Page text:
Big EFT and debit order change from South African banks

South African banks will implement a major electronic funds transfer (EFT) payment change in September, impacting direct payments and debit orders in the Common Monetary Area (CMA).

Payments Association of South Africa CEO Ghita Erling told Kaya Biz that the change followed regulators’ decision to discontinue processing EFT payments and collections within the CMA.

The CMA comprises South Africa and its three neighbours, Namibia, Lesotho, and Eswatini. Erling explained that the CMA currently uses a 1 to 1 currency.

This means that each unit of the individual country’s currency is worth exactly one unit of the common currency. Since the value is equal, no conversion is necessary.

“Because it’s structured that way, and the rand is legal tender in each of those countries, even though they all have their own currency,” she said.

“We’ve been able to treat payments between South Africa and the rest of the common monetary area as if they were domestic payments.”

She explained that this change will have two impacts: debit orders and EFT payments.

“First, if you are a debit order collector, you may no longer do that cross border. I would argue that’s entirely appropriate.”

South Africa has invested time and effort into building processes and conducting due diligence to remove rogue debit order collectors from the system. “If something goes wrong in South Africa, it’s easy for you to recover your money.”

However, since cross-border payments involve different regimes, limiting debit orders to “in-country” is sensible. “It won’t impact you as the debit order payer,” Erling said.

There will be some impact on the collectors of debit orders. 

Suppose a Namibian is using a South African insurance company, for example. In that case, that insurer will have to collect their money into a Namibian account, as opposed to a South African account.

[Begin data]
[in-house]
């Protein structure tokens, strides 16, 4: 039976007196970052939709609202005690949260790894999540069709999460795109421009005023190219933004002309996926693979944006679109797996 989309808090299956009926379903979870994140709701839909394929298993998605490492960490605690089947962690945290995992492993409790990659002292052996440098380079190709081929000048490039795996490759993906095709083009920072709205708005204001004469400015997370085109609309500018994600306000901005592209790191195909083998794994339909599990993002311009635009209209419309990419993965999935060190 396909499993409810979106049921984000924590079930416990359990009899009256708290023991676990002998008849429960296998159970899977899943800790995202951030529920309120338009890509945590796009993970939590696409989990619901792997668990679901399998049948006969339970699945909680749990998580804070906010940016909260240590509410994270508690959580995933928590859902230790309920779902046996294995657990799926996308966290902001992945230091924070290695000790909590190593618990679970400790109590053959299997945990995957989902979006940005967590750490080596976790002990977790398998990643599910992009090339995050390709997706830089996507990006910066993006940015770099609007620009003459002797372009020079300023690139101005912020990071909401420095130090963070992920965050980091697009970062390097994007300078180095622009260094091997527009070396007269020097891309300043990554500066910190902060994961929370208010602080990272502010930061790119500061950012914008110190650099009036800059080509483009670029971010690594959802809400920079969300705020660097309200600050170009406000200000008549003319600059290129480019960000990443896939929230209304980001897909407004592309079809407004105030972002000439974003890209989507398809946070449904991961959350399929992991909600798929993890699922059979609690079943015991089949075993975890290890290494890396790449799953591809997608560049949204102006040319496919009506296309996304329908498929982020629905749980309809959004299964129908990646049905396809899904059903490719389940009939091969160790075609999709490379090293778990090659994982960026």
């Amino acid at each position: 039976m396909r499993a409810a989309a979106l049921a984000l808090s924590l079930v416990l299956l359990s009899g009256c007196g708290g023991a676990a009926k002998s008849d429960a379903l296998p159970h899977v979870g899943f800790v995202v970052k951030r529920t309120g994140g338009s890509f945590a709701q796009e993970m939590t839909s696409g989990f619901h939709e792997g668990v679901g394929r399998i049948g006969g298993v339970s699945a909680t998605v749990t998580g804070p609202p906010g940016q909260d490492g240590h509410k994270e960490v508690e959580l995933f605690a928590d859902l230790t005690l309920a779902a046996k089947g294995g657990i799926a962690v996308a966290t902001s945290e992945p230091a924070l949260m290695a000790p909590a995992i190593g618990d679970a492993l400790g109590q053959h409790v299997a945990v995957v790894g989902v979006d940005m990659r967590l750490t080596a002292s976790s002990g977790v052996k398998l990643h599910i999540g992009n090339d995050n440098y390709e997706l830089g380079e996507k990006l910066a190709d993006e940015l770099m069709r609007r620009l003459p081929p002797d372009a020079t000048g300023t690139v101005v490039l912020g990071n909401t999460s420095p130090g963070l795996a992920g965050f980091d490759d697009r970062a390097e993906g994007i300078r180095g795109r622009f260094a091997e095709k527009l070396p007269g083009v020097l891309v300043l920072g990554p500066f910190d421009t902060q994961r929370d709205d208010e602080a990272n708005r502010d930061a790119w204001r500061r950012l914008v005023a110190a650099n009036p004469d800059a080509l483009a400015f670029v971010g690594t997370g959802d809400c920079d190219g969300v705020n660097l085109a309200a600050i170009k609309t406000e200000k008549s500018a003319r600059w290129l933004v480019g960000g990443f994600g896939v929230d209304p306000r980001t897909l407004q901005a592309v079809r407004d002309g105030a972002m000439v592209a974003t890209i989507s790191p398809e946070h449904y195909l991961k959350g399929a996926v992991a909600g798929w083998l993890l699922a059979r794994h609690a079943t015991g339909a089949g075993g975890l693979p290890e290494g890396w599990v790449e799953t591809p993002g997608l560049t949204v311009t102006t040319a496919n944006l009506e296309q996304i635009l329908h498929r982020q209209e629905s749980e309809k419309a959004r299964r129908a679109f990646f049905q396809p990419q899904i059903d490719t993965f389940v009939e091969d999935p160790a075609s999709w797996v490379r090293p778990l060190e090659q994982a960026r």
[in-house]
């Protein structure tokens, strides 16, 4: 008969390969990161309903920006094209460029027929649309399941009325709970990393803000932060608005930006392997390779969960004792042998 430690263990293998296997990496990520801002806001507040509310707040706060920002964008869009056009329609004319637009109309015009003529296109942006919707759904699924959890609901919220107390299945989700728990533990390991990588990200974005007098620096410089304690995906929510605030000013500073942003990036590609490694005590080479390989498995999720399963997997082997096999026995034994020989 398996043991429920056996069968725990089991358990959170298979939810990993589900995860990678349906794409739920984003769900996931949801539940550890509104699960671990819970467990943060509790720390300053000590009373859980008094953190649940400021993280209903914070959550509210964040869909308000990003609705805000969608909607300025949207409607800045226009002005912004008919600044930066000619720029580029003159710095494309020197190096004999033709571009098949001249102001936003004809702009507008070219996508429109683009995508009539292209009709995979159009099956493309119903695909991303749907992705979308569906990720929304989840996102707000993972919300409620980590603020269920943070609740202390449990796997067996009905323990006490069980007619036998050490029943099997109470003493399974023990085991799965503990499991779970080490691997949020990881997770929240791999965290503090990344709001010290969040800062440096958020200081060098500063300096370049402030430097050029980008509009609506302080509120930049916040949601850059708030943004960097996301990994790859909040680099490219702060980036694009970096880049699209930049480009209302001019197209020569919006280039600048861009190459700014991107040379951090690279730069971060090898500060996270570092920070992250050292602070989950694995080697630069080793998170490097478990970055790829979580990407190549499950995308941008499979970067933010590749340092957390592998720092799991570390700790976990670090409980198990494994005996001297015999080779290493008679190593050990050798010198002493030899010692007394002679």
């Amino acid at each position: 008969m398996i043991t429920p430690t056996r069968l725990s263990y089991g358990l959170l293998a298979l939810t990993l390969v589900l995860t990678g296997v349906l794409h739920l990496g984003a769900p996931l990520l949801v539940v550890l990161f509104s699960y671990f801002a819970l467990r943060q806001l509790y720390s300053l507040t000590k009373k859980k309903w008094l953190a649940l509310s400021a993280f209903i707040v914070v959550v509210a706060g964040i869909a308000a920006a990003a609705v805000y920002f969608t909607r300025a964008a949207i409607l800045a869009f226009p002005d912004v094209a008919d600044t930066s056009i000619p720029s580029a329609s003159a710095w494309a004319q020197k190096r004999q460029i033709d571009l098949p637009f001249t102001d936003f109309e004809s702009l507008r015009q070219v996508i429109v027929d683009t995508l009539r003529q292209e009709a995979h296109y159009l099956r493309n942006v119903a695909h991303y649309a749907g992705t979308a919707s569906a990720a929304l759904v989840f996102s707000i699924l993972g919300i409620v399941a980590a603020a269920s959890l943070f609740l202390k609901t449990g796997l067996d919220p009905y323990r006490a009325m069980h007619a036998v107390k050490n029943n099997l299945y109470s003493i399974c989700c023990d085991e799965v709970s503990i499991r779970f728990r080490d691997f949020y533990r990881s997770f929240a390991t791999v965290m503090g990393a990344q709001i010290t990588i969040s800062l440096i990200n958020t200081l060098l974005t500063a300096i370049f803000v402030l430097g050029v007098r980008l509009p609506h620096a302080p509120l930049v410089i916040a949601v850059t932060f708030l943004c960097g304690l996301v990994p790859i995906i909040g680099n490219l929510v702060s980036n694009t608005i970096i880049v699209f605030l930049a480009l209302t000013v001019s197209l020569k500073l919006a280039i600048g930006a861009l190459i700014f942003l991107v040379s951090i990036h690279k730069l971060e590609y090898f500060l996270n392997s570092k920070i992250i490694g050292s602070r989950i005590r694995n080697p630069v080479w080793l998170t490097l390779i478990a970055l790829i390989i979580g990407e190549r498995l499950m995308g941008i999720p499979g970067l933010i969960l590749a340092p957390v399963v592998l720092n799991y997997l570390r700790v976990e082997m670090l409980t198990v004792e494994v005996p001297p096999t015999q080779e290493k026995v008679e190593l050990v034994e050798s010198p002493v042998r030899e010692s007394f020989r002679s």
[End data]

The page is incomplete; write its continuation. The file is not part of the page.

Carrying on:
The second impact is that South African account holders can no longer make EFT payments to account holders in other CMA countries.

They will also not be allowed to receive EFT payments from other CMA countries unless they are initiated on a global banking channel.

“The payment is still possible. But you’re going to do it in a different place in your online banking because there’s more information that is required to flow with the payment and more checks that need to be done.”

While each bank may implement it differently, this information will likely be things like the address of the party being paid. 

Even though this change will likely result in additional costs for banks, it will not be a result of the payment system. “It’s in the compliance checks,” she said. 

“The moment that a human being has to get involved in processing the payment to check some or other detail, that’s when the costs start to add up.”

The first set of changes is set for 9 September 2024. This is the final day of processing domestic EFT, including credit payments and EFT debit collections, to and from Lesotho and Eswatini.

However, there will be a couple of days after the fact to allow backend processes to close down existing parts of the system.